Record 2008 for Cleantech with $8.4B in Investments!
While fourth quarter deals were down 4 percent from the same period in 2007 to $1.7 billion in 99 companies, the sector finished the year 38 percent above 2007 totals.
“Investment volume is a hard metric we can assess the state of the industry by, but it’s only one metric,” said Nicholas Parker, executive chairman of the Cleantech Group. “In 2008, there was a quantum leap forward in the talent, resources and institutional appetite for clean technologies. In 2009, we’re going to see a lot of progress in terms of imagining what’s possible, and consensus around the need to really take it up a gear.”
The Cleantech Group has been tracking the sector since 1999 and provides research, financial services and networking events around the world. The group also publishes this Web site.
Solar led the year’s deals with $3.3 billion, or 40 percent of total investments. The year’s top three investments went to thin-film CIGS solar developers Nanosolar ($300 million), Solyndra ($219 million) and SoloPower ($200 million) (see Nanosolar grabs $300 million for utility solar and Solyndra closes 2008 with $220M financing round).
Berlin-based solar thin-film manufacturer Sulfurcell Solartechnik raised $133.7 million in July (see Thin film pulls in a crowd), making Germany the top European country for cleantech investment in 2008. Germany attracted $383 million, up 217 percent from 2007.
Sulfurcell CEO and founder Nikolaus Meyer said he’s glad the company doesn’t plan to raise more equity in 2009, as the funding round is expected build a 75-megawatt production facility and take the company to profitability.
“Now within the financial crisis, it’s much harder to close a fund-raising round of that dimension, especially for companies without a proven track record,” he said. Sulfurcell has been producing modules since the end of 2005 and expects to produce 3 to 5 MW this year.
The economic climate will probably result in price drops and consolidation in the solar market, both of which Meyer said are needed for the industry’s long-term growth.
Other leading sectors in 2008 were biofuels, with 11 percent of investments, followed by transportation with 9.5 percent and wind with 6 percent.
Global venture capital firm Good Energies invests €350 million a year in solar, turbine energy such as wind and hydro, and green building. Corporate secretary and spokesman Alexander Rohde said the financial climate has prompted the firm to shift its strategy for 2009.
“Our focus has changed from funding more deals to helping our portfolio companies through bad times,” he said. That help could come in the form of investments, loans or other support, he said.
Rohde said Good Energies still plans to fund new companies, which is a common sentiment among venture capitalists in the sector. In December, a report from the National Venture Capital Association showed that the cleantech sector could draw more deals but fewer large investments in 2009 (see More deals, fewer dollars for cleantech in ’09?).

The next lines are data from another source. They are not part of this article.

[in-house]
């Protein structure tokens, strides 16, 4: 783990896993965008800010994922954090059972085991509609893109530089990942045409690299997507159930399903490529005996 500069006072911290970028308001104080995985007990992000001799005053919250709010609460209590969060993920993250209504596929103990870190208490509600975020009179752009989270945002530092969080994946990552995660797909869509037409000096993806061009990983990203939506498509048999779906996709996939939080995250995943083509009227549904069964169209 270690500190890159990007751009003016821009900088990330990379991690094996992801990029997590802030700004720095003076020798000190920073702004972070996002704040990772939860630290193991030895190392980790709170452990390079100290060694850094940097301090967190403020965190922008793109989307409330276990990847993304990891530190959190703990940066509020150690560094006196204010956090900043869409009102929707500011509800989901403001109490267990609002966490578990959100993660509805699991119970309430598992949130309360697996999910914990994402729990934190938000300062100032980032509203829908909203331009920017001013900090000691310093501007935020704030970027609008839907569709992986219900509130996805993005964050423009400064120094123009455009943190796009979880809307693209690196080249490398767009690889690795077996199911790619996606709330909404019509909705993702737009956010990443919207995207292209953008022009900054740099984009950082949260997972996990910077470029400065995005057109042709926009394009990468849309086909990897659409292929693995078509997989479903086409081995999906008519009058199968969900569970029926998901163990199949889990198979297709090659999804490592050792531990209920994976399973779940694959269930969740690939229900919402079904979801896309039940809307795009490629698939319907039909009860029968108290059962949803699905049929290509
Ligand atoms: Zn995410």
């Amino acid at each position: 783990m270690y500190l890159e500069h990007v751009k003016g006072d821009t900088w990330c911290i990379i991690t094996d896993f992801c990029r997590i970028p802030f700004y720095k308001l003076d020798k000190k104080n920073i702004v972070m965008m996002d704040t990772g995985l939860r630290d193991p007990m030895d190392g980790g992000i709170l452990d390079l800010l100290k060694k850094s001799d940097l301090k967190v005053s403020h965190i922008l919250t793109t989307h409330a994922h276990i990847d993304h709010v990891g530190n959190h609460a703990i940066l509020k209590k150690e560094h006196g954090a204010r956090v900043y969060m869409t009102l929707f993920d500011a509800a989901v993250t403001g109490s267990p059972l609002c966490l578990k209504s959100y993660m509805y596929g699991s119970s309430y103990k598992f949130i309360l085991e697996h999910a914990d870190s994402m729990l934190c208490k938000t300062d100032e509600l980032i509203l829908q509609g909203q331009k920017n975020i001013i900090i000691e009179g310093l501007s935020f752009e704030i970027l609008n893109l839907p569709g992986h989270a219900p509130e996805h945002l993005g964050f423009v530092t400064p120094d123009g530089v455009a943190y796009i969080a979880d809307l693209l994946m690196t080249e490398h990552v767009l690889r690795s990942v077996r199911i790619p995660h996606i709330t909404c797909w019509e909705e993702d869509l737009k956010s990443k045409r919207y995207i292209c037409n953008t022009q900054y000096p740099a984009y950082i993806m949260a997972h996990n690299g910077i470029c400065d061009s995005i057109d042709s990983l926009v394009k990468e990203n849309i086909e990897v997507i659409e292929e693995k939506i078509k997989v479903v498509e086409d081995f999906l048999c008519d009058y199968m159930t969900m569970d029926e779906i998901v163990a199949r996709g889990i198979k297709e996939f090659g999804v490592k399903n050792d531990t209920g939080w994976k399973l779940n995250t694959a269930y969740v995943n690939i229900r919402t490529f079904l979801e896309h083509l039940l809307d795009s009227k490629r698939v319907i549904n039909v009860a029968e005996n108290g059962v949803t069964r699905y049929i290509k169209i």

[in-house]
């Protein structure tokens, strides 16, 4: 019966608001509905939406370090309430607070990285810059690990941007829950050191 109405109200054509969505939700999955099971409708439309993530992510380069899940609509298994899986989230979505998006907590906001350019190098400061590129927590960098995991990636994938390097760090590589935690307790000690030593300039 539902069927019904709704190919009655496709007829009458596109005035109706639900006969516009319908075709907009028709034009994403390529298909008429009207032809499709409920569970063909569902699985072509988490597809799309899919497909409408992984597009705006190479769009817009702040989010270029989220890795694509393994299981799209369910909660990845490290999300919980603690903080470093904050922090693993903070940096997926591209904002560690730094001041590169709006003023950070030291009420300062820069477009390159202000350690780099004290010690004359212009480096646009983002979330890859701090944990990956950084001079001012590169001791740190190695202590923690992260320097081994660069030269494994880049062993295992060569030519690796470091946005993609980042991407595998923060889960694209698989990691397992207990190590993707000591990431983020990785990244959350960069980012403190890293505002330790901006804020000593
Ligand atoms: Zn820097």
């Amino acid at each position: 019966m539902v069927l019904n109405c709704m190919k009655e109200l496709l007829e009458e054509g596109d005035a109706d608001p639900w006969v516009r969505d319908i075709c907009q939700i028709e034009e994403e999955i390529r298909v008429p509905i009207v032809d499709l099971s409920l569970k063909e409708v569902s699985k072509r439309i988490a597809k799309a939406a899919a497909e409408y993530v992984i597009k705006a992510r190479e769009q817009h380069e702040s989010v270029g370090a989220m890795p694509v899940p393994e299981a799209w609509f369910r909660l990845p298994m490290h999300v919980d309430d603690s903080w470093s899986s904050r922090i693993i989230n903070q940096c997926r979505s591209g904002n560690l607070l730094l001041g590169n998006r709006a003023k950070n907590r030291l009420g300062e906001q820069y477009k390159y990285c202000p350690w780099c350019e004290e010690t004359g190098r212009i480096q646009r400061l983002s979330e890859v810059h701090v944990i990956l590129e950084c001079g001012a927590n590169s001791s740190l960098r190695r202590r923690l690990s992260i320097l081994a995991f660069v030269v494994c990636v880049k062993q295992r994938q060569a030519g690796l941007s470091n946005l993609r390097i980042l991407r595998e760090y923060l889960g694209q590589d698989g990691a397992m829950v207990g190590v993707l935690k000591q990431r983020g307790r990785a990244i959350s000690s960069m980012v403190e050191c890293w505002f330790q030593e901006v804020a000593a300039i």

Venture capitalists are being squeezed because there are fewer chances to recover their investments in companies, Rohde said. In 2008, clean technology companies raised an estimated $5.1 billion in 16 IPOs, according to the Cleantech Group data.
The five most active venture firms in cleantech in 2008 were Khosla Ventures, Kleiner Perkins Caufield & Byers, the Quercus Trust, RockPort Capital Partners, and Draper Fisher Jurvetson, according to the report.
Some observers expect project financing is where much of the impact will be felt in 2009.
That could create opportunities for companies such as Dublin’s Mainstream Renewable Power, which launched with an investment of €32 million and then raised €40 million in 2008 (see Barclays takes stake in Mainstream Renewable Power). The company helps finance and develop renewable energy projects and could benefit as companies seek alternatives to traditional project financing, said Fintan Whelan, Mainstream’s chief financial officer.
“The biggest challenge is the heightened level of uncertainty,” he said. “The greatest uncertainty is ironically not about equity but about debt. The project finance community has relied on wholesale money markets, which have frozen.”
Mainstream plans to raise equity or debt later this year to fund projects. Whelan said it could be more difficult than in 2008 but is confident that the tight credit market will push investors to place their money with proven companies.
“The past couple years in cleantech, people were drawn in like there was a gold rush. Banks were lending money to people to build projects that shouldn’t get built, and that’s not going to happen next year,” he said. “That’s the type of influence these market pressures exert.”
The report showed that U.S. companies received $5.8 billion in 2008, accounting for 68 percent of the total.
Canada’s cleantech sector pulled in $159 million, down 58 percent from 2007, while European and Israeli companies pulled in $1.8 billion, or 21 percent of the global total.
Chinese companies raised $430 million, for 5 percent of investments. Indian companies raised $277 million for 3 percent of the global tally.